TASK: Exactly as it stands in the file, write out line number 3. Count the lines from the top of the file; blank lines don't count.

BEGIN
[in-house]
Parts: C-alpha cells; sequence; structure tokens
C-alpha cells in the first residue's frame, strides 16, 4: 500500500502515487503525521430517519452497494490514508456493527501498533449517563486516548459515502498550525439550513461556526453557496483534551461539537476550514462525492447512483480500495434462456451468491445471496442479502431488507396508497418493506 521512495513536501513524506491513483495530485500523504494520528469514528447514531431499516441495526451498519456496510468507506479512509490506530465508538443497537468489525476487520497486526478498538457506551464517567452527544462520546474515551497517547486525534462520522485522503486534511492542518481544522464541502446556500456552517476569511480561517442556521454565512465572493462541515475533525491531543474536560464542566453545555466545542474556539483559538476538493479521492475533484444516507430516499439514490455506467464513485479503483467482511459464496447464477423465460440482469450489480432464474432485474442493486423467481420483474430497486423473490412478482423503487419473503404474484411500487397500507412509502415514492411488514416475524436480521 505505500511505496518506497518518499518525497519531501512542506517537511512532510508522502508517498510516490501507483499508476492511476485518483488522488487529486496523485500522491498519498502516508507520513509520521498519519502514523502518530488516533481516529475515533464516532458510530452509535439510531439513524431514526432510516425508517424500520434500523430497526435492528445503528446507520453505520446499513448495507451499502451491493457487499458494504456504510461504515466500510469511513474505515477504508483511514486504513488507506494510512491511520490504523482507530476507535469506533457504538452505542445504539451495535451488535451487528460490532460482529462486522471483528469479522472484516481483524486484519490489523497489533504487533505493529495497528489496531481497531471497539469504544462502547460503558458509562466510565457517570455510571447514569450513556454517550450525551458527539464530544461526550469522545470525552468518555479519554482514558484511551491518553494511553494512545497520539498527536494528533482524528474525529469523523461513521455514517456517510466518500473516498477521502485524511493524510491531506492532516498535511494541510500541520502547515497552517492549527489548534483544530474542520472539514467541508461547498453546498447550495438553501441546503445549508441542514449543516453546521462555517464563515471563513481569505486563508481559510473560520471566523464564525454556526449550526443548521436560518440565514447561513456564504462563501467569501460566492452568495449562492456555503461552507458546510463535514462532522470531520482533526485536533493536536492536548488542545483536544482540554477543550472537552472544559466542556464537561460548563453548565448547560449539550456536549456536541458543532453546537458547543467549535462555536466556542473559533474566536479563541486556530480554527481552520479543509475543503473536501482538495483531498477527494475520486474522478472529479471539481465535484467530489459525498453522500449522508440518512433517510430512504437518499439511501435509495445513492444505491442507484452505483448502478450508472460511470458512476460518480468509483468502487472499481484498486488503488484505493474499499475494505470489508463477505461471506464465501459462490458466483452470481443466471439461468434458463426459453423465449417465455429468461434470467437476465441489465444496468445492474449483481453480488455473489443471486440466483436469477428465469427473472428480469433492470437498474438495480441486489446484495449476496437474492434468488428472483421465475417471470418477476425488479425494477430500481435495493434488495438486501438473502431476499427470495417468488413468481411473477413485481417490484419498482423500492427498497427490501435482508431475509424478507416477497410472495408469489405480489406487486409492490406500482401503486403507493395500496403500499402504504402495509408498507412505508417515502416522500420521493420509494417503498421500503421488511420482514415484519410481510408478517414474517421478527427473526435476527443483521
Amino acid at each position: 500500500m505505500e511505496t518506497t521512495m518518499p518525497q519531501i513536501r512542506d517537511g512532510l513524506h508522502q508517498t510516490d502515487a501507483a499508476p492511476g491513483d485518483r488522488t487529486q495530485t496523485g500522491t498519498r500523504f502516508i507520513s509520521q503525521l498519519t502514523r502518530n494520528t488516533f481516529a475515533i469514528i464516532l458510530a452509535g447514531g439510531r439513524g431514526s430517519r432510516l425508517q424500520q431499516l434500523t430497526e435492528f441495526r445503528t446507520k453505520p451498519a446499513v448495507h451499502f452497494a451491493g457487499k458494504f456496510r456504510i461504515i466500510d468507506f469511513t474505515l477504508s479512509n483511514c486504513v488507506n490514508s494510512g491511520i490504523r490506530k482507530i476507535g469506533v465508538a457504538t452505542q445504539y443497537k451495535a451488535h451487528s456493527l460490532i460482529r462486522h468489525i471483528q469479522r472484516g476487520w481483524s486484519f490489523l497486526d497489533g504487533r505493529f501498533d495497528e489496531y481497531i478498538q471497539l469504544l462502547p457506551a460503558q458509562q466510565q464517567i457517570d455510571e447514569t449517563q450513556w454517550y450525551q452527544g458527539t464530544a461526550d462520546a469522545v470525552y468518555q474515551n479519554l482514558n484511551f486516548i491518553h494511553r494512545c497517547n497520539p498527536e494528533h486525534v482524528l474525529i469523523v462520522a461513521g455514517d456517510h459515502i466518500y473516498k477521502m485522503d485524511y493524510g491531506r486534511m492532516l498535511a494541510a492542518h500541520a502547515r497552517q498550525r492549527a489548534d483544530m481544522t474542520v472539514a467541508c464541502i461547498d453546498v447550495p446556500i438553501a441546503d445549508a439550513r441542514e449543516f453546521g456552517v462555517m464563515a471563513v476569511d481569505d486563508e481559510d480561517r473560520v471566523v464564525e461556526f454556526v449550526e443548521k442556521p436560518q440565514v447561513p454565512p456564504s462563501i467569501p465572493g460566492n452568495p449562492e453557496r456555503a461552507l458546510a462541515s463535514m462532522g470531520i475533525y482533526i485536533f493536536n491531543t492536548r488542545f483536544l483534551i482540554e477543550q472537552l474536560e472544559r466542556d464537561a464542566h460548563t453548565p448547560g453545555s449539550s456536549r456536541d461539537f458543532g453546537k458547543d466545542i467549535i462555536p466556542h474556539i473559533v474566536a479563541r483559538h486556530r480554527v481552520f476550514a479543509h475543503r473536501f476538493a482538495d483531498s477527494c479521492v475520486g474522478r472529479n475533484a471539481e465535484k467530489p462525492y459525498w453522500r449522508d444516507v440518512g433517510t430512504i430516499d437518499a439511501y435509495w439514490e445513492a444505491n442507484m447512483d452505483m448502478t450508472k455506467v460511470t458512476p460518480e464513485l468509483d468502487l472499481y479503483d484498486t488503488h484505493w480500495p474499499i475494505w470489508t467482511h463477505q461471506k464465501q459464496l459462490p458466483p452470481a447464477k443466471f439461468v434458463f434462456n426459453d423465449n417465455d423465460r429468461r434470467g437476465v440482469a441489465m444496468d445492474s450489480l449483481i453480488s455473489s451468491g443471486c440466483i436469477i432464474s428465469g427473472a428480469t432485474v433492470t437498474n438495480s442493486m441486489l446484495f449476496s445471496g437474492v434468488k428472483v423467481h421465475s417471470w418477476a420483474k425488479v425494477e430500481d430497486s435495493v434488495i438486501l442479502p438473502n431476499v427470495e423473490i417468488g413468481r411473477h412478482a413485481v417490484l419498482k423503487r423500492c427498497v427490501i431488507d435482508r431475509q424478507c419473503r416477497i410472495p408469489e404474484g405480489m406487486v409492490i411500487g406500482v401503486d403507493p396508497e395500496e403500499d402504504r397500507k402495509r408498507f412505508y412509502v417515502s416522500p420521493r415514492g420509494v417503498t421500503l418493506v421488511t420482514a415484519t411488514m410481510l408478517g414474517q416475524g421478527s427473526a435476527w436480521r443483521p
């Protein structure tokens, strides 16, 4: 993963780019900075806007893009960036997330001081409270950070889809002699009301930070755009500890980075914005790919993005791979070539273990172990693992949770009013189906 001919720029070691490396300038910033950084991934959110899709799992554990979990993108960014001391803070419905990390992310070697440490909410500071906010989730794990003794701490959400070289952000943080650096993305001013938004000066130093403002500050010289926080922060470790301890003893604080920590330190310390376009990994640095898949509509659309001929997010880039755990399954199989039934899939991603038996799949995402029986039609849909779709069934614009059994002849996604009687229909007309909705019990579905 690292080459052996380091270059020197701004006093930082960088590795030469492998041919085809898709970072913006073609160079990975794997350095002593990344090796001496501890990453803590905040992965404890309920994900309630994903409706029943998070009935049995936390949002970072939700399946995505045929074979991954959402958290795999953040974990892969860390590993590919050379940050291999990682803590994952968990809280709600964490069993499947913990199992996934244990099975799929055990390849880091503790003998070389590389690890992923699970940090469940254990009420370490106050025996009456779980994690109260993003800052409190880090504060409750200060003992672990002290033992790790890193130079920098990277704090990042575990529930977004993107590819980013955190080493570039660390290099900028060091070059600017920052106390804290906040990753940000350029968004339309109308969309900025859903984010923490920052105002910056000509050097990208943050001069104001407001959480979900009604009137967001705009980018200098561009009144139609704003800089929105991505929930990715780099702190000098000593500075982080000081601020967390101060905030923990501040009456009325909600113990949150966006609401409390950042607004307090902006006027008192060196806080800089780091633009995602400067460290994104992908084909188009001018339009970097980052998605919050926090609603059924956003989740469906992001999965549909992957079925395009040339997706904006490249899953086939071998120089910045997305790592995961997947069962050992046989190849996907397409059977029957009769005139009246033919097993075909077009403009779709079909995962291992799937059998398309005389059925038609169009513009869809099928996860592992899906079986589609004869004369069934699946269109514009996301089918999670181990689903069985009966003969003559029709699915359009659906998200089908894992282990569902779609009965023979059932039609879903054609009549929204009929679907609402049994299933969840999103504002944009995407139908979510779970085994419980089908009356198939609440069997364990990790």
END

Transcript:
C-alpha cells in the first residue's frame, strides 16, 4: 500500500502515487503525521430517519452497494490514508456493527501498533449517563486516548459515502498550525439550513461556526453557496483534551461539537476550514462525492447512483480500495434462456451468491445471496442479502431488507396508497418493506 521512495513536501513524506491513483495530485500523504494520528469514528447514531431499516441495526451498519456496510468507506479512509490506530465508538443497537468489525476487520497486526478498538457506551464517567452527544462520546474515551497517547486525534462520522485522503486534511492542518481544522464541502446556500456552517476569511480561517442556521454565512465572493462541515475533525491531543474536560464542566453545555466545542474556539483559538476538493479521492475533484444516507430516499439514490455506467464513485479503483467482511459464496447464477423465460440482469450489480432464474432485474442493486423467481420483474430497486423473490412478482423503487419473503404474484411500487397500507412509502415514492411488514416475524436480521 505505500511505496518506497518518499518525497519531501512542506517537511512532510508522502508517498510516490501507483499508476492511476485518483488522488487529486496523485500522491498519498502516508507520513509520521498519519502514523502518530488516533481516529475515533464516532458510530452509535439510531439513524431514526432510516425508517424500520434500523430497526435492528445503528446507520453505520446499513448495507451499502451491493457487499458494504456504510461504515466500510469511513474505515477504508483511514486504513488507506494510512491511520490504523482507530476507535469506533457504538452505542445504539451495535451488535451487528460490532460482529462486522471483528469479522472484516481483524486484519490489523497489533504487533505493529495497528489496531481497531471497539469504544462502547460503558458509562466510565457517570455510571447514569450513556454517550450525551458527539464530544461526550469522545470525552468518555479519554482514558484511551491518553494511553494512545497520539498527536494528533482524528474525529469523523461513521455514517456517510466518500473516498477521502485524511493524510491531506492532516498535511494541510500541520502547515497552517492549527489548534483544530474542520472539514467541508461547498453546498447550495438553501441546503445549508441542514449543516453546521462555517464563515471563513481569505486563508481559510473560520471566523464564525454556526449550526443548521436560518440565514447561513456564504462563501467569501460566492452568495449562492456555503461552507458546510463535514462532522470531520482533526485536533493536536492536548488542545483536544482540554477543550472537552472544559466542556464537561460548563453548565448547560449539550456536549456536541458543532453546537458547543467549535462555536466556542473559533474566536479563541486556530480554527481552520479543509475543503473536501482538495483531498477527494475520486474522478472529479471539481465535484467530489459525498453522500449522508440518512433517510430512504437518499439511501435509495445513492444505491442507484452505483448502478450508472460511470458512476460518480468509483468502487472499481484498486488503488484505493474499499475494505470489508463477505461471506464465501459462490458466483452470481443466471439461468434458463426459453423465449417465455429468461434470467437476465441489465444496468445492474449483481453480488455473489443471486440466483436469477428465469427473472428480469433492470437498474438495480441486489446484495449476496437474492434468488428472483421465475417471470418477476425488479425494477430500481435495493434488495438486501438473502431476499427470495417468488413468481411473477413485481417490484419498482423500492427498497427490501435482508431475509424478507416477497410472495408469489405480489406487486409492490406500482401503486403507493395500496403500499402504504402495509408498507412505508417515502416522500420521493420509494417503498421500503421488511420482514415484519410481510408478517414474517421478527427473526435476527443483521